Wow, your memory for the Beecher details is extraordinary. I don’t think I’ve read about or discussed Henry Ward Beecher’s scandals since I was in college.

    Another interesting Presbyterian abolitionist family that turned out many preachers–maybe you’re familiar with them because they were well entrenched in Ohio and Indiana–were the Rankins.

    William Beecher was one of Fort Wayne’s early Presbyterian ministers, matter of fact. He replaced Alexander Rankin in the 1840s after Rankin became widowed with children and left for a position in New York.

    Our local historic preservation organization did a survey of buildings and quite inadvertently discovered that the old 1840s Presbyterian rectory was still in existence, all covered in crappy siding and sort of hidden in the urban jungle that had grown up around it. Turns out the house is architecturally the twin of the John Rankin House in Ripley, Ohio. Both consist of a brick edifice opening into a separate wood edifice, and a trick basement with a hidden hallway around the perimeter.

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  30. caliban said on January 20, 2012 at 12:16 pm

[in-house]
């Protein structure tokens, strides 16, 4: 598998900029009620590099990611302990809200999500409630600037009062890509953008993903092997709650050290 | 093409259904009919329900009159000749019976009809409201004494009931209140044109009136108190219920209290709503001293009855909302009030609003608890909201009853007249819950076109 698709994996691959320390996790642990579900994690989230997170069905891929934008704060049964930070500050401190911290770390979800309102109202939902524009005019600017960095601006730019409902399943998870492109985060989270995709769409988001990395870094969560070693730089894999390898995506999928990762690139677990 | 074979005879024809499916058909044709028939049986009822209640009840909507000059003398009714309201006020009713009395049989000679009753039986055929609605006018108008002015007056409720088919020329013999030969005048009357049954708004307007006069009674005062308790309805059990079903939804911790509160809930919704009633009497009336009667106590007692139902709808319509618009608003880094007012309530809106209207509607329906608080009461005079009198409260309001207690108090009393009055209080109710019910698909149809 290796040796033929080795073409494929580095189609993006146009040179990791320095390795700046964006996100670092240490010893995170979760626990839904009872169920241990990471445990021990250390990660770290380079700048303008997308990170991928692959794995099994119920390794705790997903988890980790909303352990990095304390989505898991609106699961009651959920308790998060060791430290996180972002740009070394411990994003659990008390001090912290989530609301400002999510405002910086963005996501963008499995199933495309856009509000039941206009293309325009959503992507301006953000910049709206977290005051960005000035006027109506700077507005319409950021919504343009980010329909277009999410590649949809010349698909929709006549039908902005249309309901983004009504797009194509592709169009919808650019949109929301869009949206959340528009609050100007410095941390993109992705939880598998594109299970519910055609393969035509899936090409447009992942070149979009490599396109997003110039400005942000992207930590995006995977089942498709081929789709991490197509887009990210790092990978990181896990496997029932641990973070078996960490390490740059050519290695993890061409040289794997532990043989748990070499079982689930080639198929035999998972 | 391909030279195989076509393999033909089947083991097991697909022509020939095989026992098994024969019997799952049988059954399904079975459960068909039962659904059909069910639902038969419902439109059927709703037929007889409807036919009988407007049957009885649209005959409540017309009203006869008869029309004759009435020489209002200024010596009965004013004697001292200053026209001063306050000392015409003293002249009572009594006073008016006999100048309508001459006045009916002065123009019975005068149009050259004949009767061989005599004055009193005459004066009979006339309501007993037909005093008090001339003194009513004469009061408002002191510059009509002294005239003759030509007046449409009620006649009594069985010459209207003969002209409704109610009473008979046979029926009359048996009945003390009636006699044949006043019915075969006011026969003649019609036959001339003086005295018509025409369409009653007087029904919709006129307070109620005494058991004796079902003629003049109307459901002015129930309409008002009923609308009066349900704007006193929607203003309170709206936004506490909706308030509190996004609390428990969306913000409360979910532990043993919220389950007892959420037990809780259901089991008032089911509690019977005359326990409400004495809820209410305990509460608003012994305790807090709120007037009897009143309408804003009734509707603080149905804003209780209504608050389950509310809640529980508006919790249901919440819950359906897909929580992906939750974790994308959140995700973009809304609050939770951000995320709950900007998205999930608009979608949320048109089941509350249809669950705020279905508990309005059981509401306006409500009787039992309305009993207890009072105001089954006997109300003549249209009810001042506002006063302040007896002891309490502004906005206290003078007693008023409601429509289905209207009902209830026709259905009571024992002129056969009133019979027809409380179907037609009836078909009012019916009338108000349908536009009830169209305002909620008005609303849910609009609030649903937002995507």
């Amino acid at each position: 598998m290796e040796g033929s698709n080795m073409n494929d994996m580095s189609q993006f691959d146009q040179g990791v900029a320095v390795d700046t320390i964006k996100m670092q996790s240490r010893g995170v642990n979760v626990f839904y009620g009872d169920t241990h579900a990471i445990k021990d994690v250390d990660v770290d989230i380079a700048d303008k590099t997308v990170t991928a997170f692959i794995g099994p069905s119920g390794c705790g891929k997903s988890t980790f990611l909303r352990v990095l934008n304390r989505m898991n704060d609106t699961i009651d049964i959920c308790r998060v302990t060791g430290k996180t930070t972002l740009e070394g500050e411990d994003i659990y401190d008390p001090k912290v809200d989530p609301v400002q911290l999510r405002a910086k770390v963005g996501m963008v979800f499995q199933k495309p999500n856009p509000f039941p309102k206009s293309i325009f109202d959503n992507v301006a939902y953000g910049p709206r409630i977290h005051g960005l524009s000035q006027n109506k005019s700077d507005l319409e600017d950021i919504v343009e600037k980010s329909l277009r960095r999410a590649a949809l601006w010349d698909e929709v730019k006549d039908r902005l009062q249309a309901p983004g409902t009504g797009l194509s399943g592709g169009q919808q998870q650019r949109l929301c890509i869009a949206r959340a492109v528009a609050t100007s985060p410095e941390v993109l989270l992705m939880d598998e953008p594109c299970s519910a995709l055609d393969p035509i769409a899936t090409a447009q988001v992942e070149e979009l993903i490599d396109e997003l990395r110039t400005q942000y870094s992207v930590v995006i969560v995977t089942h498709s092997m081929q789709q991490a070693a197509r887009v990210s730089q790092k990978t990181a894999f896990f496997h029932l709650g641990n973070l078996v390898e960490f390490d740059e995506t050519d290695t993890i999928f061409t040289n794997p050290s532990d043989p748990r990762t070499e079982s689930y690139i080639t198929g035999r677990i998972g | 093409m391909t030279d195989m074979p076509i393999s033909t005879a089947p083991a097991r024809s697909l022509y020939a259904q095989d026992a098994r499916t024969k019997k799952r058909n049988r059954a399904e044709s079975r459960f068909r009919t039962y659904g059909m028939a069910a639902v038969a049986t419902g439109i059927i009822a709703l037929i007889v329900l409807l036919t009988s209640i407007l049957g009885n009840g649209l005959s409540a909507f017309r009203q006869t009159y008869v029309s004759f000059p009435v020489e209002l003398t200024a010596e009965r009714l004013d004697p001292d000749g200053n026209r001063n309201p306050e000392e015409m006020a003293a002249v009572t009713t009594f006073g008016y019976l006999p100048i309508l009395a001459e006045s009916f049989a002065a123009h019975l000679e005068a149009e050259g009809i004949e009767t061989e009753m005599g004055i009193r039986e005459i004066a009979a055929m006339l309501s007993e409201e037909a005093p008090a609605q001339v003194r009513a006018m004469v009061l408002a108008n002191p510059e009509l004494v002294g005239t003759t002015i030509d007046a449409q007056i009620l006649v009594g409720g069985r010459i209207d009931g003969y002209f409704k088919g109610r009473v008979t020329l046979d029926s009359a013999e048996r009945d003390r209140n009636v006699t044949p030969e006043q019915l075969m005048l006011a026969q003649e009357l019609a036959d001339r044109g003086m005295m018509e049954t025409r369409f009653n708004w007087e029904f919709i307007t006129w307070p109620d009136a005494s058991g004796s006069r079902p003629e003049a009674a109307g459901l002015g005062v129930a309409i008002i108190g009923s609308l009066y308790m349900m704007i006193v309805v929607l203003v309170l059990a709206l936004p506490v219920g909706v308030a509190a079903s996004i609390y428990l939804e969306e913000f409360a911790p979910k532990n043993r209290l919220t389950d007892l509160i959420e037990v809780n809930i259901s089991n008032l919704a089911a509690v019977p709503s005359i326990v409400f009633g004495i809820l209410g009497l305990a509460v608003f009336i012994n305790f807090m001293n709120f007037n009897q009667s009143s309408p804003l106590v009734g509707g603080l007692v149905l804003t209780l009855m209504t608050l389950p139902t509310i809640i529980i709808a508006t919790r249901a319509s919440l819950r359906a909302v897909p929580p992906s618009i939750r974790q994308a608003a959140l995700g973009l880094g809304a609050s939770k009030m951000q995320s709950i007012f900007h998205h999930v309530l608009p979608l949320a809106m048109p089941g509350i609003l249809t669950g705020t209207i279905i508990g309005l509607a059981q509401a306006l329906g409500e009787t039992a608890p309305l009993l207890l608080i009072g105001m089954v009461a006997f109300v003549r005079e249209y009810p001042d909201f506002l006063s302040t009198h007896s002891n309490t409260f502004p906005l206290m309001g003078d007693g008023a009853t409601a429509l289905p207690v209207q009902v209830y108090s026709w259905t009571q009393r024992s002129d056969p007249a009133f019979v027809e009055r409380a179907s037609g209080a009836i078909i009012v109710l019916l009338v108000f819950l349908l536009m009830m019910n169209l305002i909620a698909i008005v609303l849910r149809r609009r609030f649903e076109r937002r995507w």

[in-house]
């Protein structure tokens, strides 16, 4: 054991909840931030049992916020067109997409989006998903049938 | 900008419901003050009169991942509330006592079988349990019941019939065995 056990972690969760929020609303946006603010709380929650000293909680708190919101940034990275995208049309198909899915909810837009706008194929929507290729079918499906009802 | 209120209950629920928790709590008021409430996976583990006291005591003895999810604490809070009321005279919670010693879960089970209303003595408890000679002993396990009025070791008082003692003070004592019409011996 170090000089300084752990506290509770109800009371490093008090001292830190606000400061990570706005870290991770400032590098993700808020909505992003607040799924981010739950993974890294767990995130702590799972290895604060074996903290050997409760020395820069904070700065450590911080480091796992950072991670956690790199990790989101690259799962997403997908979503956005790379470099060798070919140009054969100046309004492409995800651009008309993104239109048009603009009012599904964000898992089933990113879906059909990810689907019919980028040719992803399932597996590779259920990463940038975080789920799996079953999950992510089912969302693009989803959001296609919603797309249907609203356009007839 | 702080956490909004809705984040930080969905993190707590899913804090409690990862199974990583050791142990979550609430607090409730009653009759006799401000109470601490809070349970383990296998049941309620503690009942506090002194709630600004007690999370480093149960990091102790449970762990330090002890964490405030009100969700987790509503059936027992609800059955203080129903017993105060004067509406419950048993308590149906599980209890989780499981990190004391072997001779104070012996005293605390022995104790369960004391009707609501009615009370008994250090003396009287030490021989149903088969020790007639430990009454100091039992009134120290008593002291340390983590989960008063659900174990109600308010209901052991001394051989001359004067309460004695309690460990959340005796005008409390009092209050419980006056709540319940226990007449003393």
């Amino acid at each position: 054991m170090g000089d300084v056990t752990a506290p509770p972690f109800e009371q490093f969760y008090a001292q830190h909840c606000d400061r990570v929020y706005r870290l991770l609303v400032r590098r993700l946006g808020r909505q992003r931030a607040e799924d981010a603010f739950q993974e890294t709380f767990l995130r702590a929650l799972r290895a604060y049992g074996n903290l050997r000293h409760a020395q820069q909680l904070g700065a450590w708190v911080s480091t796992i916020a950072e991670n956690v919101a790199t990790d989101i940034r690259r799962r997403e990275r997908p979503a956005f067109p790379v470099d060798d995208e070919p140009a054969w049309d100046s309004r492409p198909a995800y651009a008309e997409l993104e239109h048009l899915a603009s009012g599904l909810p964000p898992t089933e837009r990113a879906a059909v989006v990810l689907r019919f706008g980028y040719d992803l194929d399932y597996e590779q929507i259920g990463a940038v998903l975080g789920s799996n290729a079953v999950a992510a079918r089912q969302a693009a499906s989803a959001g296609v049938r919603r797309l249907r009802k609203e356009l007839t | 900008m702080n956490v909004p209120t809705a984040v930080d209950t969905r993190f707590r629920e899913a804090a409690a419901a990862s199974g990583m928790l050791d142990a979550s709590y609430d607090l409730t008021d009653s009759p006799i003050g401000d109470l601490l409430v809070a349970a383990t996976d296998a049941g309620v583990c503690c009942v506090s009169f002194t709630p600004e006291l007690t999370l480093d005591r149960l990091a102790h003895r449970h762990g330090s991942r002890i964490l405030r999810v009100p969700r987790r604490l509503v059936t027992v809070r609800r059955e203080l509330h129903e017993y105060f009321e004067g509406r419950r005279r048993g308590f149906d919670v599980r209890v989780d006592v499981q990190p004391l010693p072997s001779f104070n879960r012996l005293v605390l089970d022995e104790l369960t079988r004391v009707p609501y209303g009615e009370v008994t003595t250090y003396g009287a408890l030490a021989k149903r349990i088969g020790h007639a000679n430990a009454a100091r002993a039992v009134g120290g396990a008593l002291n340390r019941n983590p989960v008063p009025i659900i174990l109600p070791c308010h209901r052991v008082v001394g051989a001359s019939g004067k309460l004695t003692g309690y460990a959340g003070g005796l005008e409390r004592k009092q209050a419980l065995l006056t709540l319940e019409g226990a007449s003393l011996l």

Smithfield Hams has such an atrocious record on working conditions, the company has been investigated by Human Rights Watch (how Third World of them!!!) And they are bigger union busters than Itch Daniels, who is about to get pwned by the NFLPA (and you know a lot of those guys are GOPers). How egregious do working conditions have to be at an American company to get investigated by HRW? Amnesty nex? How have they not been shut down by OSHA or NLRB?

    Newt flips out again. That pitbull needs a muzzle. Is he talking about Montreal? Paris? Something Frawnch? Maybe he’s thinking back to his redneck Atlanta suburb days, where MARTA rapid transit system was referred to as Moving Africans Rapidly Through Atlanta.

    Maybe Calista 2000 thinks she’s the Little Red Corvette.

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  31. Jeff (the mild-mannered one) said on January 20, 2012 at 12:27 pm

    I love those kind of discoveries, Alex; the view from the front window of the Rankin House, with the stairway down to the Ohio River and the vista across into Kentucky — if you know history or at least “Uncle Tom’s Cabin,” it won’t be the steps that take your breath away.

    Let’s see, Google-fu . . . ahhh.

    If you can visit, make sure to re-read either “Uncle Tom’s Cabin” before you go, or better yet, “Beyond the River” by an acquaintance of mine, Ann Hagedorn.